Eric Wolford 4

November 5, 2013 | JOE CATULLO JR.
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YSU Coach Eric Wolford Uses Son as Motivation

YOUGSTOWN, Ohio — Winning games is the essential key for any football team. Winning games brings money. Winning games made Jim Tressel a legend at Youngstown State University.

It’s the only thing that matters. It’s everybody’s goal.

For YSU head coach Eric Wolford, his goal was set in early 2008 when his 2-year-old son, Stone, was diagnosed with Cardio-Facio-Cutaneous Syndrome (CFC Syndrome), a rare genetic syndrome that typically affects the heart and skin.

According to CFC International, an estimated 200 to 300 people suffer from the disorder worldwide and children live an average between 4 and 14 years.

There is no cure. Wolford knows his time with Stone is limited.

“My goal for being a head coach has always been to be able to hire my son as an assistant equipment guy so he can be by my side because my son will never play football,” Wolford said. “I’ll just be glad to see him have the opportunity to make it that far being in the equipment room.”

A firebrand on the sideline, Wolford exhibits a rare inkling of emotion while talking about his son.

“That’s been my whole motive for wanting to be a head coach,” he said. “I don’t get too many days with him, and his days are numbered.”

Wolford’s wife, Melinda, said receiving Stone’s prognosis over the phone was one of the most difficult times in her life. Melinda Wolford was eight months pregnant with their daughter, Marlee, at the time.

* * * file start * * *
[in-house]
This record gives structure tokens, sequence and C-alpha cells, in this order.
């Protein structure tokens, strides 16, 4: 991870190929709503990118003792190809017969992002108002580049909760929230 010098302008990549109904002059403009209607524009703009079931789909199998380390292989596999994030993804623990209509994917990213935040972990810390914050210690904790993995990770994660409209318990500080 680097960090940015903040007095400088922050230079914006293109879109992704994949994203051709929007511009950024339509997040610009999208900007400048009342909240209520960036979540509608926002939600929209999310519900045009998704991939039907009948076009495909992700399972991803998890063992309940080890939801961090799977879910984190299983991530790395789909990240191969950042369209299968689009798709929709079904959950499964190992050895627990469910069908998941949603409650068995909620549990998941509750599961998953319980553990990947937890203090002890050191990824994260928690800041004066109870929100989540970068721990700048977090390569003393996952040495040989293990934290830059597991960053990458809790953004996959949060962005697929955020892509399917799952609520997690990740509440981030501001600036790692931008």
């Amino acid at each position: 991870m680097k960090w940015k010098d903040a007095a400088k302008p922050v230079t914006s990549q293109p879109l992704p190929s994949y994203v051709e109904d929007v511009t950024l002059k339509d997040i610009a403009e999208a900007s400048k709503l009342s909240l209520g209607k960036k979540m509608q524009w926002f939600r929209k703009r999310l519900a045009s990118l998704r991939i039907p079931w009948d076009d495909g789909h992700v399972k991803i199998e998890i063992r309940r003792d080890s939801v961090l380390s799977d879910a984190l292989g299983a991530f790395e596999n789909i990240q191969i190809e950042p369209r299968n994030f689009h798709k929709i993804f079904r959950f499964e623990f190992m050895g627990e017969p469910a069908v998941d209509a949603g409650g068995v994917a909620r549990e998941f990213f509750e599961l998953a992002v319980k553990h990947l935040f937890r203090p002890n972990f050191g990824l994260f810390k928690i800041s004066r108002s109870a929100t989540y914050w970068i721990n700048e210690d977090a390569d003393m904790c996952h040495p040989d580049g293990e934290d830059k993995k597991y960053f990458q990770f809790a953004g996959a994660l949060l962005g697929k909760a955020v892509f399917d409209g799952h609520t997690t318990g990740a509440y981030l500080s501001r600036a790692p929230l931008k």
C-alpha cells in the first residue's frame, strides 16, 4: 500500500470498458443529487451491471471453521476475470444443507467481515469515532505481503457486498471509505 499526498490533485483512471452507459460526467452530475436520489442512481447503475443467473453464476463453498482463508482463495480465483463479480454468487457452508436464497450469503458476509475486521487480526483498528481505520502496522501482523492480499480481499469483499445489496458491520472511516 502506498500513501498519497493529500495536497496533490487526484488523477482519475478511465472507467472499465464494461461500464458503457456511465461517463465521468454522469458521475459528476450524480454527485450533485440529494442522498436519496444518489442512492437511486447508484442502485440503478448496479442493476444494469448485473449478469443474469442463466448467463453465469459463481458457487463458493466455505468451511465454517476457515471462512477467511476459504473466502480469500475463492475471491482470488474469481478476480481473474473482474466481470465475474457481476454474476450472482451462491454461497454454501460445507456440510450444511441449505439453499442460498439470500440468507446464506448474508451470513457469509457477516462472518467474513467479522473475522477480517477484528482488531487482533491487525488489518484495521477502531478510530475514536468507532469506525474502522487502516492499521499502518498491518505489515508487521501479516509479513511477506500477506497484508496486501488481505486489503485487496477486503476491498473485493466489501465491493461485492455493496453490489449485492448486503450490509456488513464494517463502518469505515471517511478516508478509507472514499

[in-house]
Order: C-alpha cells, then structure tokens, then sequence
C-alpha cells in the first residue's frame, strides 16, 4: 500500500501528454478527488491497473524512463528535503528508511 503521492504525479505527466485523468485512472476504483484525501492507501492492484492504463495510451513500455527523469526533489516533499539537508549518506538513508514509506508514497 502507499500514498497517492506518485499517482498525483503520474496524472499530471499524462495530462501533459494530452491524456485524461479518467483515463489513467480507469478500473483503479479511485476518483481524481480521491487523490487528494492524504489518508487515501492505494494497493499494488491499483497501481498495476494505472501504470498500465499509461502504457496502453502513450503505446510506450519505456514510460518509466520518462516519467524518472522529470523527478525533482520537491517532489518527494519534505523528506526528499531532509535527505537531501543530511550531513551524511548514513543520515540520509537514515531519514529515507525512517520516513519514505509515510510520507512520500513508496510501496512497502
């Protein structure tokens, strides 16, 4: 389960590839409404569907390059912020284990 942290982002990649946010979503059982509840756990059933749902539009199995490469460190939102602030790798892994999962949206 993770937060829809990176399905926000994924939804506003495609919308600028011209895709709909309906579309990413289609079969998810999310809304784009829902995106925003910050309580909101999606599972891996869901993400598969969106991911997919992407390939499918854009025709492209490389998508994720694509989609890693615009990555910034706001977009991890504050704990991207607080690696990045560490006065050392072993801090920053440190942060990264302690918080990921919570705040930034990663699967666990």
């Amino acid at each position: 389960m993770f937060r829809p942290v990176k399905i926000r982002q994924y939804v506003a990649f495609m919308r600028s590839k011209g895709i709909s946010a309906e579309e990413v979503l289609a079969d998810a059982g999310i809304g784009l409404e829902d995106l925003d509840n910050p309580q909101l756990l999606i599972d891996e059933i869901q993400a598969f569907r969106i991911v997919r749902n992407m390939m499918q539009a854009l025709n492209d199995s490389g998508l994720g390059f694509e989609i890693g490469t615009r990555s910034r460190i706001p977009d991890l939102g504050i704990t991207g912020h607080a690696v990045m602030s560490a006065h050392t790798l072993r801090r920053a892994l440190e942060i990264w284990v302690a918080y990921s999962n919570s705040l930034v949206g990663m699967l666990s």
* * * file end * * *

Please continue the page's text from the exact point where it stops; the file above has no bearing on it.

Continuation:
But what some would look at as a disappointment helped Eric Wolford evolve into the man he is as a coach, father and husband.

“I’ve seen him mature from a hard-nose scrapper as a college football player to a great guy that presents his program in the right way,” Mark Mangino said, YSU’s assistant head coach and former assistant coach at Kansas State University.

Eric Wolford, the sixth head coach in YSU history, took over the reigns on Dec. 15, 2009, replacing Jon Heacock. Eric Wolford fit the criteria that the Penguins were searching for.

“I thought it was important for us to bring in someone who was going to bring a lot of energy back in the program,” Ron Strollo said, YSU’s Executive Director of Intercollegiate Athletics.

Another element was Eric Wolford’s local connection. He grew up in Brookfield, OH, and is a 1989 graduate of Ursuline High School in Youngstown. He was an offensive lineman there and later with Kansas State. Current University of Oklahoma coach Bob Stoops, another Youngstown native, recruited the guard.

After his collegiate days ended, Eric Wolford worked out for the Arizona Cardinals but never made the roster.

“It was a good experience for me,” he said. “I got a little frustrated because I felt like I was maybe good enough. I wasn’t drafted, so they didn’t have any money invested in me. Probably could have stuck it out a little bit and maybe try to work out for a couple other teams, but coach [Bill] Snyder asked me to come back and help him out there.”

He became a student assistant at KSU, which he said was the right choice.